4. Short-selling’s lack of restraints – gasoline for the fire

I haven’t seen short-selling discussed as a serious problem in Thursday’s air pocket, but it could be very destabilizing – yet legal. This is another area where the SEC has been lax. By not controlling the ability of short-sellers to drive a stock down, they are allowing an old Wall Street game to be played: Sell fast to unnerve investors and create fear-based selling at low prices – prices at which the short-seller can make repurchases and, thereby, earn sizable profits.

Here is the SEC’s current short-selling proposal (from my write-up, “The Three Sides of Financial Regulation: Rules, Guidelines and Saving Face,” March 4, 2010).

“The SEC’s proposed new short-sale rule is … clearly a poor substitute for the previous 1938 uptick rule that the SEC dropped in 2007. Their rationale for preferring this new rule is that it is less difficult to administer. That reason is incorrect and lacks common sense, plus the new rule misses the goal – it allows short-sellers to drive a stock down 10% before the new rule kicks in. But, with Wall Street firms affected by the rule nodding ‘yes,’ it will likely carry, allowing the SEC to say it has taken action with a new, ‘modern’ rule to protect investors.”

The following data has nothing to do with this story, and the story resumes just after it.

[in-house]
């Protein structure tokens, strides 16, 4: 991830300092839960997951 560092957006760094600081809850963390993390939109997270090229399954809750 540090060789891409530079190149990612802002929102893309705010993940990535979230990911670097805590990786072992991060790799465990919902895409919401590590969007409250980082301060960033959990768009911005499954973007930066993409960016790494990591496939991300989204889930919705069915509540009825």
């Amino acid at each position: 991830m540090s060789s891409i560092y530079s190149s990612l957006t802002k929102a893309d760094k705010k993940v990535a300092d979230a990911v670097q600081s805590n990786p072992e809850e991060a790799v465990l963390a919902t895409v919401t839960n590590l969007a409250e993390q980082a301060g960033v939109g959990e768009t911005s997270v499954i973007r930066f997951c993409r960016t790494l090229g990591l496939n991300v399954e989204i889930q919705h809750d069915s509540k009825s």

So… In carrying out our investment plans, we need to be cognizant of these effects on trading and pricing. Although the current structure has flaws, we can avoid its adverse effects and even use it to our advantage.